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I was a Diamond member for a year, but only tried Chess Mentor a few times. I just watched the introduction video for the first time, as a Platinum member, that explains all of the little buttons to click on. I never thought to click on any of the buttons on the bottom! Pretty cool stuff.
Would Chess Mentor help in regards to mate in one, two or three? I miss too many of these in live games, and I don't think I get enough repetition in this area with tactics trainer. Maybe I'm not using tactics trainer correctly either.
Here's just one example of the many games I have lost because I could not find checkmate. After seeing this missed mate, what will fix this problem the fastest - 1) tactics trainer, 2) chess mentor, 3) puzzle books, 4) nothing?
Now, I had a terrible cold at the time of this game, but even with a terrible cold, I can play my guitar just fine. I've got all of the guitar lead lines and chords down to the point where I don't have to think anymore. Is that what checkmate can be like?
I was too wordy in the first post. Sorry.
Would Chess Mentor improve one's ability to checkmate their opponent in one, two or three moves? Are there exercises in Chess Mentor that focus on checkmate? Thank you.
in your game black is still easily winning at the end position
there are plenty of exercises in chess mentor that focus on tactics. Champion Tactics by GM Wolff courses are all good
Thanks for the response. I am getting great practice here at chess.com with Tactics Trainer.
My greatest tactical weakness right now is checkmate.
I am very interested in checkmate exercises on a computer that focus precisely on checkmate in one, two and three. I miss too many of these when playing live chess.
i saw this mate almost instantly. i think it is soley due to the tactics trainer i doubt i would have gotten this one a couple of months ago before i started using tactics trainer.
on the note about mate in 1, 2, and 3 deals...tactics trainer does not allow (that i know of) for you to isolate such things. however, i like it that way becuase in the real world you need to be able to spot tactics without knowing the goal and how many moves to get there. often times i miss tactics because i take a queen when there could be a mate, or i miss taking a queen because i figure there must be a mate forthcoming. so i think it helps in the overall playing to be able to spot the differences between times that you should go for mate and times you should take the material. not sure if that makes any sense.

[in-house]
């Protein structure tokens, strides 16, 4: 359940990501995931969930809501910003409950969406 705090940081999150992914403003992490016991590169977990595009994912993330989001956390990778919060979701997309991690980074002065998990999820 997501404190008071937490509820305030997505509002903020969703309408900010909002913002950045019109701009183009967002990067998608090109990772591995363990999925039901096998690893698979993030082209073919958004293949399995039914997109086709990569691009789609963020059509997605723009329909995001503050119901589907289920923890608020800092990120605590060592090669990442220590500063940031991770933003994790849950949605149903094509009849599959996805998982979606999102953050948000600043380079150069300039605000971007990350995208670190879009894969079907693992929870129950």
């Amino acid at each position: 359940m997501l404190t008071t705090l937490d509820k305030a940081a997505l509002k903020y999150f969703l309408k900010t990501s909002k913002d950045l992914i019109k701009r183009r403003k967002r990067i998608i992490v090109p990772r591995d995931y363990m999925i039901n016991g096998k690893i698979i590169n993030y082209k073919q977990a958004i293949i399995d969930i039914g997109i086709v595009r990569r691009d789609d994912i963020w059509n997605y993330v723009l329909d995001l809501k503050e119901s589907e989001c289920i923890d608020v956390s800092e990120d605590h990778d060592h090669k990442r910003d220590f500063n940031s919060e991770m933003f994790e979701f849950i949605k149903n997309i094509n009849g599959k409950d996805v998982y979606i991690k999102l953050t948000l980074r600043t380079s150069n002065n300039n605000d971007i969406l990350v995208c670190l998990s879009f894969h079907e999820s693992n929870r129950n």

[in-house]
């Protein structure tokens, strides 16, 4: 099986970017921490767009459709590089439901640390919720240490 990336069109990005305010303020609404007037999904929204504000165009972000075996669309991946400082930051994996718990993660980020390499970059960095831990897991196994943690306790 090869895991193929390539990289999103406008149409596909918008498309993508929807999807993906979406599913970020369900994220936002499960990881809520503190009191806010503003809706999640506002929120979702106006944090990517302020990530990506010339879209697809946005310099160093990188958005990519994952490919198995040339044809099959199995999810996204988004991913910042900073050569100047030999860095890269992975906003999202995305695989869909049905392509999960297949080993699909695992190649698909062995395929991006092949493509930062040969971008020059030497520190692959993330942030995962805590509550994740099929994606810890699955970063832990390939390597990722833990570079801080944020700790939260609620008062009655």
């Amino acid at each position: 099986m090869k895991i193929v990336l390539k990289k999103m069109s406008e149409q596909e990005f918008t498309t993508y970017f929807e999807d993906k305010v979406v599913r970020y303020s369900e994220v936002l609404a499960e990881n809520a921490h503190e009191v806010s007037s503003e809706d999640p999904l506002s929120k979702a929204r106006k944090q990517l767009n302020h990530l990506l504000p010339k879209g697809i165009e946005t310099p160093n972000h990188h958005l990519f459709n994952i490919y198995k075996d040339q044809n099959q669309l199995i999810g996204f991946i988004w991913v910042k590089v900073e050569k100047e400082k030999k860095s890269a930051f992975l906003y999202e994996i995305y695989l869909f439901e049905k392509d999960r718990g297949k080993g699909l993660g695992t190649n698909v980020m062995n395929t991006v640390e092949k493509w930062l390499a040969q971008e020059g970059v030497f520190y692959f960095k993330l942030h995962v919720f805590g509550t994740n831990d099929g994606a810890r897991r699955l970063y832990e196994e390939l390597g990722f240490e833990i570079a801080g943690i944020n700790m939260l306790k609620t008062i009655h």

Thank you. It does make sense now. Tactics trainer does expose one to many different pins, discovered checks and numerous other tactics that occur in a real game.
I missed the above mate in one because I failed to see that White's rook was pinned to his King on g1. Had I seen the pin, I would have seen the mate in one.
there are several great tactics courses in chess mentor!
Your biggest weakness are tactics in general ( I told you that before, didn't I? :P ) which is the only problem for all of your level. In order to be able to spot tactics fast and accurate, you need to exercise. A lot. Tactics trainer is great for that, as is Chesstempo. You need to study these easy problems until there's no way you can EVER miss a mate in 1 or 2.
Your problem isn't quality, it's quantity. Thre are dozens, perhaps hundreds of checkmating patterns, and there's no course which will make you memorize them in a few hours. It needs hard work.
Yes, you (and everyone!) need to concentrate by far most of study-time on tactics in general since at amateur level probably just about all games are decided on tactics and tactical errors and missed chances. That means a good course in the basic themes - pins, forks, skewers etc. and working through lots of examples, not just to 'solve' them but to imprint the patterns.
And really, most of the work should involve examples of gain of material rather than 'mate in one, two etc.' since that is a much more accurate reflection of what decides most games.
Chess mentor is like a tactics coach who is personally teaching you:
1. extensive positions (hundreds)2. ask for a subtle hint if stumped3. ask for another hint if you still don't get it4. given the answer when you can't t get it at all5. progress chart to show how well you're progressing (relative to the use of the hints)
Better than reading traditional tactics and puzzle books because of the speed of progression!